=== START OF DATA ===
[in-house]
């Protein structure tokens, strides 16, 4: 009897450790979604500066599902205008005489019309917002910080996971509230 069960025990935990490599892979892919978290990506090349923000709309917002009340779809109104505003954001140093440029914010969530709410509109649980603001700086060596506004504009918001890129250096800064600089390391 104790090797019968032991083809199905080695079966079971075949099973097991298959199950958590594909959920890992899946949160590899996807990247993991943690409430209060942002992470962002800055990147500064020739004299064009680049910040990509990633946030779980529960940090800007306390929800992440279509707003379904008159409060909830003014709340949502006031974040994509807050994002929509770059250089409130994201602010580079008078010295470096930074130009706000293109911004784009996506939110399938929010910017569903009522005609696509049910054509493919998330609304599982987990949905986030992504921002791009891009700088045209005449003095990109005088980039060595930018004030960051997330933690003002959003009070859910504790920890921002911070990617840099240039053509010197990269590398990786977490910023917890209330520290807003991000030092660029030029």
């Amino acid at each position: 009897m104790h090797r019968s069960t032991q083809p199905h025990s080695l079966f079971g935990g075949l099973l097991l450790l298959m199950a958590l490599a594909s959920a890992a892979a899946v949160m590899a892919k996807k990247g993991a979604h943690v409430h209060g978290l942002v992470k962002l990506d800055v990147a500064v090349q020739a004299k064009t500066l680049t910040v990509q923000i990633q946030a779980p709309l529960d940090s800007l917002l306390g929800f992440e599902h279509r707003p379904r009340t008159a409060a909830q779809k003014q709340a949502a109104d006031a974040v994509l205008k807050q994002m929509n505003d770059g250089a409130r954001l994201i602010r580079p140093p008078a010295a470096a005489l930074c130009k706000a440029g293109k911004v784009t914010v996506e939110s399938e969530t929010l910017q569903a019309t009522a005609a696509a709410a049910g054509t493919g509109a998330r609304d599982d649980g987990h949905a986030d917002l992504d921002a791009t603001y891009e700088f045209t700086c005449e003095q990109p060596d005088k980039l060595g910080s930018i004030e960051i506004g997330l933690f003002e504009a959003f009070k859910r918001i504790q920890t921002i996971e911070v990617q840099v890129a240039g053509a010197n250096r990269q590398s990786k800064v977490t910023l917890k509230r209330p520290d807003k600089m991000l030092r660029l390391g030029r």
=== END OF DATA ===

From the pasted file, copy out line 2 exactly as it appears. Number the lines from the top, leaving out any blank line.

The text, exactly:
């Protein structure tokens, strides 16, 4: 009897450790979604500066599902205008005489019309917002910080996971509230 069960025990935990490599892979892919978290990506090349923000709309917002009340779809109104505003954001140093440029914010969530709410509109649980603001700086060596506004504009918001890129250096800064600089390391 104790090797019968032991083809199905080695079966079971075949099973097991298959199950958590594909959920890992899946949160590899996807990247993991943690409430209060942002992470962002800055990147500064020739004299064009680049910040990509990633946030779980529960940090800007306390929800992440279509707003379904008159409060909830003014709340949502006031974040994509807050994002929509770059250089409130994201602010580079008078010295470096930074130009706000293109911004784009996506939110399938929010910017569903009522005609696509049910054509493919998330609304599982987990949905986030992504921002791009891009700088045209005449003095990109005088980039060595930018004030960051997330933690003002959003009070859910504790920890921002911070990617840099240039053509010197990269590398990786977490910023917890209330520290807003991000030092660029030029």